Clinical Overview of Typhoid Fever and Paratyphoid Fever


  • This page provides a brief overview of typhoid fever and paratyphoid fever characteristics, including transmission and risk factors.
  • It also highlights current trends in antimicrobial resistance.
  • Information on identifying, diagnosing, and treating these diseases is available on the Clinical Guidance page.
An illustration of a group of Salmonella typhi bacteria floating in liquid. They are rod-shaped with little strands, or flagella, coming off each of them.



Salmonella Typhi and Salmonella Paratyphi are transmitted commonly through the consumption of drinking water or food contaminated by feces from an ill person or carrier.

Risk factors

Risk for infection is greatest among people who

  • Travel to countries in Africa, Asia, or Latin America where the diseases are common
  • Visit rural areas of those countries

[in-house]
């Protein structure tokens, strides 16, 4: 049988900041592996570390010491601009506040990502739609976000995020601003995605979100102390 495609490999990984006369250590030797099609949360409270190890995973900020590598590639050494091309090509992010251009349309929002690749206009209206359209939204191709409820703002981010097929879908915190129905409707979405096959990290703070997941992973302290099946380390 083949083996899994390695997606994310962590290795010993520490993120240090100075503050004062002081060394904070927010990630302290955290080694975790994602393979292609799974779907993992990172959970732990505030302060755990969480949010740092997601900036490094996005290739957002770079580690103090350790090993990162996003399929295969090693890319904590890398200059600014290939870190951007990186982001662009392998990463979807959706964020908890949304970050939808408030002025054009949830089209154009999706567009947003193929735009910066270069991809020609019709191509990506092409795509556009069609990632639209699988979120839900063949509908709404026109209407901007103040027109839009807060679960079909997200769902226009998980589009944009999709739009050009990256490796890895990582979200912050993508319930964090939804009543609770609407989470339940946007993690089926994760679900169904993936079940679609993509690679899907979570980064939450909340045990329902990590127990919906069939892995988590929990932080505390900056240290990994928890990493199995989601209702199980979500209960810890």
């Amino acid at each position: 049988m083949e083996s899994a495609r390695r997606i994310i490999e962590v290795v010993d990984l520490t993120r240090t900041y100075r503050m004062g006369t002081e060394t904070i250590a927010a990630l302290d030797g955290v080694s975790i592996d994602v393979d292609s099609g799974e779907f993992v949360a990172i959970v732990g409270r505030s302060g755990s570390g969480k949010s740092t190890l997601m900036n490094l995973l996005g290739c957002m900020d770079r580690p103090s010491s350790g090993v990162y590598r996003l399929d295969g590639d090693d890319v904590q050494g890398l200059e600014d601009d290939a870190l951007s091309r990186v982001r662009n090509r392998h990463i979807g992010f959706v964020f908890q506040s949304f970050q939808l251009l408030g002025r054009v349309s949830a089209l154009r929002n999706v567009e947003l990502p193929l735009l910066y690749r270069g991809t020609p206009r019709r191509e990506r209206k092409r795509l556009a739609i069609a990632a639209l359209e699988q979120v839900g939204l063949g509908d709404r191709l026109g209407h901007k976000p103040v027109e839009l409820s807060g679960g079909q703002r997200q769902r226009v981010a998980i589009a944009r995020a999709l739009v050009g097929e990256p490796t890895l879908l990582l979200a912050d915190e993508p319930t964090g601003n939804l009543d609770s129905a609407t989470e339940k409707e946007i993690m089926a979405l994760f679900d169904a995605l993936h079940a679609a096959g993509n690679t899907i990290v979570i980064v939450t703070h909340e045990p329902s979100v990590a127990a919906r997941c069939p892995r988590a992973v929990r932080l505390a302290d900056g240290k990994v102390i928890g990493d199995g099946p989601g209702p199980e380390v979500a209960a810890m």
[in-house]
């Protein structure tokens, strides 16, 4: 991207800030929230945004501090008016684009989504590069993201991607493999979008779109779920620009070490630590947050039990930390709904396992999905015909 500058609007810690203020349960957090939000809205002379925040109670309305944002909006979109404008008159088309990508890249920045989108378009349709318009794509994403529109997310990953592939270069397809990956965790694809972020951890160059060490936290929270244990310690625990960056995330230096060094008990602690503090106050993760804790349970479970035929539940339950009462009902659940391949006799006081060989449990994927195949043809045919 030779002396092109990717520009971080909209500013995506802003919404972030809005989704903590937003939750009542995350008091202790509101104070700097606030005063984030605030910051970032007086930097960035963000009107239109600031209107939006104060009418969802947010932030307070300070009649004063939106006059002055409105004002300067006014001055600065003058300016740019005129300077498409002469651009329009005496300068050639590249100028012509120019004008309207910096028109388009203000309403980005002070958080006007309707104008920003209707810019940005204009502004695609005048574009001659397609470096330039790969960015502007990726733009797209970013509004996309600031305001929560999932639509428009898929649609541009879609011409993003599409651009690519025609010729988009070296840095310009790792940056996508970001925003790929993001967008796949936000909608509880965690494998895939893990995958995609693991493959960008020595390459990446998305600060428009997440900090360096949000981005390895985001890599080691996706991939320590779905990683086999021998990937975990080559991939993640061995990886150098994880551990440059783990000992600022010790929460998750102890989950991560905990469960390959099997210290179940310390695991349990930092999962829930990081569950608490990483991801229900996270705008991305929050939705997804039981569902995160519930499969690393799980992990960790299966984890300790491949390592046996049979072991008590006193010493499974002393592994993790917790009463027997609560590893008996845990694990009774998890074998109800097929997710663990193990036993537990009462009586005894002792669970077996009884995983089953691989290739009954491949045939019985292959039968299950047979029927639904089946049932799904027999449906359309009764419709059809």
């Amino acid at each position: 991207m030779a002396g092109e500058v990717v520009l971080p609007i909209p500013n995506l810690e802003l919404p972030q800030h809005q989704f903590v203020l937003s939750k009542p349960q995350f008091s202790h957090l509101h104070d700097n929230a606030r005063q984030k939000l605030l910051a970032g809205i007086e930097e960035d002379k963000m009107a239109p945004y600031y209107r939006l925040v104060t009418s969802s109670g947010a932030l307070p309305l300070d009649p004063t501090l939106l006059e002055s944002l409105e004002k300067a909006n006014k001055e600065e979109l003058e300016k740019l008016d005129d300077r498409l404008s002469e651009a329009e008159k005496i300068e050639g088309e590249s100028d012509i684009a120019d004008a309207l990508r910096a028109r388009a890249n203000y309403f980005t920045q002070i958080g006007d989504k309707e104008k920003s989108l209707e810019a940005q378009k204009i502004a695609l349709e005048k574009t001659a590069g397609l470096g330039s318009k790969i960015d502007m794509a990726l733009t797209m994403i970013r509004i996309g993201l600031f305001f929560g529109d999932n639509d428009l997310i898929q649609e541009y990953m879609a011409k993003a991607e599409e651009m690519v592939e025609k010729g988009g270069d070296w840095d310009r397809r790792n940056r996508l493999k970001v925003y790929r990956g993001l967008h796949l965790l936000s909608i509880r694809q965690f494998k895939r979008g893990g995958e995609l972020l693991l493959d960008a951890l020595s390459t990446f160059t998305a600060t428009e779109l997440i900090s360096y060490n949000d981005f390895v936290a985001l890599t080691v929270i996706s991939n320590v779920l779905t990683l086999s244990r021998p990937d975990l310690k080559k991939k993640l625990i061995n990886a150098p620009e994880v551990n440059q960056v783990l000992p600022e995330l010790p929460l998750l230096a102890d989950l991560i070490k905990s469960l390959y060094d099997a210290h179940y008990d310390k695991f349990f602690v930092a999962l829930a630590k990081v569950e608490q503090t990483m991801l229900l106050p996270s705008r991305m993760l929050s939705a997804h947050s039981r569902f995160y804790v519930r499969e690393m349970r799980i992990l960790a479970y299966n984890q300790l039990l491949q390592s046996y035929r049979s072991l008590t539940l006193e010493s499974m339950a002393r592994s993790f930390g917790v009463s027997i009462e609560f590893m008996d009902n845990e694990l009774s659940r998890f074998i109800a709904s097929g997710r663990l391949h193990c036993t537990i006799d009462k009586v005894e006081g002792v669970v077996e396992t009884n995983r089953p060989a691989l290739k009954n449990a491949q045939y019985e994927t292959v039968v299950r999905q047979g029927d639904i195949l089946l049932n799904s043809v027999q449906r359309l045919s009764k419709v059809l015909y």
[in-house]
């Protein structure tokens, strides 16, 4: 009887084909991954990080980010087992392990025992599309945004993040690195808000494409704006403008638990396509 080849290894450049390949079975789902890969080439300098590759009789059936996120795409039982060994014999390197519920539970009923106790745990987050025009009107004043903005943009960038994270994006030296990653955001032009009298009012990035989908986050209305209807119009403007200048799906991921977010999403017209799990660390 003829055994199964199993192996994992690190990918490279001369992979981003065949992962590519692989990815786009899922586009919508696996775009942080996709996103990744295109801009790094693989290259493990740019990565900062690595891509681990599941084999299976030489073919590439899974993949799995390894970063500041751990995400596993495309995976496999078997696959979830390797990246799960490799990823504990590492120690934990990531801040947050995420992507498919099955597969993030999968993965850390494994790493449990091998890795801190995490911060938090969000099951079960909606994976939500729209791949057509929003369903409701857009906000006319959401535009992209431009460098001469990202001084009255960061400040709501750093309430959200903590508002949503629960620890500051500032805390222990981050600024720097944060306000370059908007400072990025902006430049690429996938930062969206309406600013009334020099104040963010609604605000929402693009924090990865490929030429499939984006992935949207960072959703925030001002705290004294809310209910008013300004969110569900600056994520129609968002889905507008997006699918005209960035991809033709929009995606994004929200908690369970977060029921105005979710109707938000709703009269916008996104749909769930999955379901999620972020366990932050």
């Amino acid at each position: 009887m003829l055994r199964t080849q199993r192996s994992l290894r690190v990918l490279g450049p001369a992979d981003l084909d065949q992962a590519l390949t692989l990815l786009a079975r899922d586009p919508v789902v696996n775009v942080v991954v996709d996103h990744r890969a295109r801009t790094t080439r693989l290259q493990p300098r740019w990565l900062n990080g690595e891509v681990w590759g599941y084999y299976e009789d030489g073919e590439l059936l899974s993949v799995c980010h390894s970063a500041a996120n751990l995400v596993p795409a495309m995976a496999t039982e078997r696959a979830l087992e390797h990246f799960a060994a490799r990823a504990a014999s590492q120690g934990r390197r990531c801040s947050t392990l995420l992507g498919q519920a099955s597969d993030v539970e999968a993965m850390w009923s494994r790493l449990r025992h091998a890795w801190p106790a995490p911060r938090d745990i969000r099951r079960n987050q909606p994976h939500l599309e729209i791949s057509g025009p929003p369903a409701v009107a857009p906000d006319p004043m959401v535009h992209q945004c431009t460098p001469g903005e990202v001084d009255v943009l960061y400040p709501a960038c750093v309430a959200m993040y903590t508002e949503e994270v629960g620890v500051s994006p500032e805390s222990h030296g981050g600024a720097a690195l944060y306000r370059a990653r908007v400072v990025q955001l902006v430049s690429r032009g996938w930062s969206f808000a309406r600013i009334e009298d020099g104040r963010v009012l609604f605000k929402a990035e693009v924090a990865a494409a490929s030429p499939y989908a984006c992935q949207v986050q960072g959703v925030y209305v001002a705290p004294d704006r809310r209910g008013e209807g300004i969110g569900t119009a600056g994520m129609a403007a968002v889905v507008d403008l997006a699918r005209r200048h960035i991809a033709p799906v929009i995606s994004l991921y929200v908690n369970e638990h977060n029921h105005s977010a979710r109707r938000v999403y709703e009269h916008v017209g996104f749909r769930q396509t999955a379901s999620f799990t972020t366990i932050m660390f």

• Visit family and friends in those countries
  • Are not vaccinated against typhoid fever

Most people in the United States with typhoid fever (85%) and paratyphoid fever (80%) report international travel in the 30 days before their illness. Most (70%) of these people traveled to South Asia (e.g., India, Bangladesh, Pakistan).


The incubation period for typhoid fever is typically 6 to 30 days, and 1 to 10 days for paratyphoid fever.


Extensively drug-resistant (XDR) typhoid fever

  • An outbreak of XDR typhoid fever began in Pakistan in 2016. Cases of XDR typhoid fever, including among people in the United States, continue to occur. See CDC's Travel Health Notice >
  • Cases of XDR typhoid fever also have been reported in the United States among people without recent international travel. See CDC's health advisory >